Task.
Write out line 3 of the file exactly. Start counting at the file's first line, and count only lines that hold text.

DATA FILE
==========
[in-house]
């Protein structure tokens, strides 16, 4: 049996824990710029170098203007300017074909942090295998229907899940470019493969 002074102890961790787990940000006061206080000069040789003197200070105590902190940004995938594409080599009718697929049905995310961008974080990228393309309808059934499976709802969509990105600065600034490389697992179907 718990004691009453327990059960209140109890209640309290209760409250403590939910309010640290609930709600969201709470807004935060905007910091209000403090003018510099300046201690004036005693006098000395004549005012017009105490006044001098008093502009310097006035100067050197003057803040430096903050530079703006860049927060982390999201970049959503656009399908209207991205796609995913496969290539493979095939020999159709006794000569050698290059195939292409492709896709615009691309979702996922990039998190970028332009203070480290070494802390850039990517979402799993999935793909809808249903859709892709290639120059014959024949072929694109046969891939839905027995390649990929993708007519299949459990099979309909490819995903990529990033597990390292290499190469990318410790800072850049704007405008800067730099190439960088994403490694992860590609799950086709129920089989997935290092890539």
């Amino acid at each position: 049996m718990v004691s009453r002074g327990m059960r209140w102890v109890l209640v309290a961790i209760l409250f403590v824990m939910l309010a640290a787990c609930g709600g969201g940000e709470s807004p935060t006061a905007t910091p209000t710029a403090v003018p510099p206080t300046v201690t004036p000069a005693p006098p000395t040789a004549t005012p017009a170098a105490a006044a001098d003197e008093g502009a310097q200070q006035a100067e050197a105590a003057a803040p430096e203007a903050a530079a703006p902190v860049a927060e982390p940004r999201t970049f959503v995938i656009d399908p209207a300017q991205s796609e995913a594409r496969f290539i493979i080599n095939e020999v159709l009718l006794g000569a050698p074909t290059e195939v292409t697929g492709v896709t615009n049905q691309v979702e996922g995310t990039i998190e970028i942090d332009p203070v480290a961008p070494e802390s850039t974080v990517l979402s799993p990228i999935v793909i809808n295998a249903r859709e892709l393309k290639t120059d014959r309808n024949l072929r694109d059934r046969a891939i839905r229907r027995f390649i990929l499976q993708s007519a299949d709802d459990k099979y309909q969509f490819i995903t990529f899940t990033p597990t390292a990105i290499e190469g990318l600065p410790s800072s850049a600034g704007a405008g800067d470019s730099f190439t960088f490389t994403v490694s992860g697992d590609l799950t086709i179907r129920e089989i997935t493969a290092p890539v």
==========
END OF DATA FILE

């Amino acid at each position: 049996m718990v004691s009453r002074g327990m059960r209140w102890v109890l209640v309290a961790i209760l409250f403590v824990m939910l309010a640290a787990c609930g709600g969201g940000e709470s807004p935060t006061a905007t910091p209000t710029a403090v003018p510099p206080t300046v201690t004036p000069a005693p006098p000395t040789a004549t005012p017009a170098a105490a006044a001098d003197e008093g502009a310097q200070q006035a100067e050197a105590a003057a803040p430096e203007a903050a530079a703006p902190v860049a927060e982390p940004r999201t970049f959503v995938i656009d399908p209207a300017q991205s796609e995913a594409r496969f290539i493979i080599n095939e020999v159709l009718l006794g000569a050698p074909t290059e195939v292409t697929g492709v896709t615009n049905q691309v979702e996922g995310t990039i998190e970028i942090d332009p203070v480290a961008p070494e802390s850039t974080v990517l979402s799993p990228i999935v793909i809808n295998a249903r859709e892709l393309k290639t120059d014959r309808n024949l072929r694109d059934r046969a891939i839905r229907r027995f390649i990929l499976q993708s007519a299949d709802d459990k099979y309909q969509f490819i995903t990529f899940t990033p597990t390292a990105i290499e190469g990318l600065p410790s800072s850049a600034g704007a405008g800067d470019s730099f190439t960088f490389t994403v490694s992860g697992d590609l799950t086709i179907r129920e089989i997935t493969a290092p890539v």